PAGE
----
When in the process should I allow broker to pull my credit?

Many of the properties we want to see require a pre-approval letter from a lender. We will have no problem qualifying for a loan, I just don’t know when to have the broker pull my credit.

One broker I talked to said they will not issue a pre-approval letter without pulling my credit. We don’t have a property in mind that we want to purchase, but want to have everything in order when we do go to buy. I just don’t want to have a ton of credit inquiries on my report.

Any thoughts on this one?

Your concern is well warranted. If you have recently checked your credit and feel comfortable with your scores and what is included on your report, then you will have to make a decision.

If you are serious about purchasing a property within the near future, 1-2 months then choose a broker and start the process. The credit pulls will not have that drastic af an effect.

The broker that you choose will probably have pretty good idea of what lender to deal with and if they pull your credit through them it will not need to be “re-pulled”

Good Luck!

your concern it warrented becuase some lenders seem to pull and re-pull your credit without concern for the affect on your score; especially if they shop your loan around. I have had this happen and it dinged my score by 20+ points.

The real issue is a lot of brokers are tired of dealing with people who are less than truthful since in the end if they pre-approve you and then the deal falls thru becuase they could not qualify, it rflects bad on the lender. The way to deal with this is build a relationship with one broker (or more). The guy I use I have done a half dozen deals in the past 3 yrs. and he knows I’m a straightshooter with excellent credit. I can call him and get a pre-approval letter in a few hours.

I would also suggest that you use the service of truecredit.com to keep up with who is pulling your credit.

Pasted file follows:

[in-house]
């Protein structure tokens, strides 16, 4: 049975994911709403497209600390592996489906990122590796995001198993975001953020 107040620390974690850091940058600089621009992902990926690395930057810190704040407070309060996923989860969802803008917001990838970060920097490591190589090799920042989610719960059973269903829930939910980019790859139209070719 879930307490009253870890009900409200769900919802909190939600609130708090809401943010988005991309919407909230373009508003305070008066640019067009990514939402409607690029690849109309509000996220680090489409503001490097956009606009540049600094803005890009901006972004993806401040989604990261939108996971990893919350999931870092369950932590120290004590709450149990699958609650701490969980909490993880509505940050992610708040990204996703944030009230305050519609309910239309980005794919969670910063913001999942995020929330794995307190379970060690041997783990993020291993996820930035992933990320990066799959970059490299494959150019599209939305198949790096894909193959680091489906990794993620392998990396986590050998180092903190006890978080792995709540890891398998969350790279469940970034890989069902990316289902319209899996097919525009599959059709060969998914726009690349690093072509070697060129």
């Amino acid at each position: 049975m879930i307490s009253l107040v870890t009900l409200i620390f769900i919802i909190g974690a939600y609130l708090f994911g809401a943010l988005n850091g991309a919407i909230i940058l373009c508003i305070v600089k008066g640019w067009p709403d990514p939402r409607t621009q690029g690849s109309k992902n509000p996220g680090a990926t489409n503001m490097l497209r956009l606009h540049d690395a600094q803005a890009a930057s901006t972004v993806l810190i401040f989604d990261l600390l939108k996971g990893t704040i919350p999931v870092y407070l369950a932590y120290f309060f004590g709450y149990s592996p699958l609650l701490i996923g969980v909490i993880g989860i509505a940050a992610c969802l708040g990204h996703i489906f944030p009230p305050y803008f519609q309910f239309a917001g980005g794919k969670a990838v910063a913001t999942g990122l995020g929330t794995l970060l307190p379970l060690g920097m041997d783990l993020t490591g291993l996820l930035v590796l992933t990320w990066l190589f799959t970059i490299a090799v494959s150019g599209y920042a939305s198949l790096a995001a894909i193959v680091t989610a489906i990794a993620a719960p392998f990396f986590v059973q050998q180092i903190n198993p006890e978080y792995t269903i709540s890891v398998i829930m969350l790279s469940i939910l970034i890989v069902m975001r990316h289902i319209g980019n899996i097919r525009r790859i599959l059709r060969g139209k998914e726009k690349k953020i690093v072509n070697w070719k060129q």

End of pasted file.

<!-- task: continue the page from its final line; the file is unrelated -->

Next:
They will email you if changes occur.

When dealing with a new lender, I take a copy of my credit report and tri-scores with me. I know before he
can actually process a loan he will have to pull my credit himself, but for now, I am showing him what I am about. (Credit report, scores and current financial statement.)

Now, the conversation needs to be about him and his programs. I will also tell him that he in fact does not
have permission to pull my credit until I say other wise, I use the true credit service and will know if you do.

Many loan officers try to use the whole credit pulling thing, to get you feeling committed to working with them. Inquiries do effect scores, and they have more of an effect on lower scores. Same type inquires pulled in A 30 day period count as one inquiry. If you think that you may need a back up plan ( and you do), have
two lenders pull credit.

If you are wanting to buy several properties, find a money source that can use the same credit report for
90 to 120 days and on more than one deal.

In about three weeks after the first money source pulls your credit have the second lender pull your credit.

Now, you have two sources and though two inquires, they only count as one. If you have chosen your money
sources wisely, you should not have more than 4 inquiries count against you per year, regardless of
how many purchases you do. And you will have two money sources to deal with at all time.

Most every loan officer will tell you that they can hang the moon and when they can’t, they will explain
how it is your fault. In fact, if you are talking to the right person, he will have already dealt with the
type of loan that you are needing and with people that have the same financial picture that you have.
He should be able to look your information over and know if he can get it done and for about what

It is best to have this person referred from another investor that is getting what you want.


Hi Mackie:
Most lenders would require pulling your credit prior to issuing a pre-approval as it allows them to see if you have the adequate scores, tradelines, and other requirements for a particular loan program. However, some lenders will issue a pre-approval without pulling credit, but will include on the pre-approval letter that it is based on you (the borrower) having a 660 (or whatever it is) score. Obviously, the pre-approval will have more clout if there are no “conditions” to it.

And, as someone else has mentioned in these postings, within the 30 day time-frame, if the inquiries are within the same industry, they will count as one as opposed to seperate, as it shows you are a consumer that shops for the best deal. I wouldn’t not recommend having a lot of mortgage companies pull it, but a few will not hurt you.

And, as far as what another person mentioned, a broker may send your file out to shop for rates, but you can avoid this by using a direct lender. (not to be confused with a hard money lender…a direct lender is a mortgage company that acts as a bank as opposed to just a broker).

Hope that helps, and best of luck!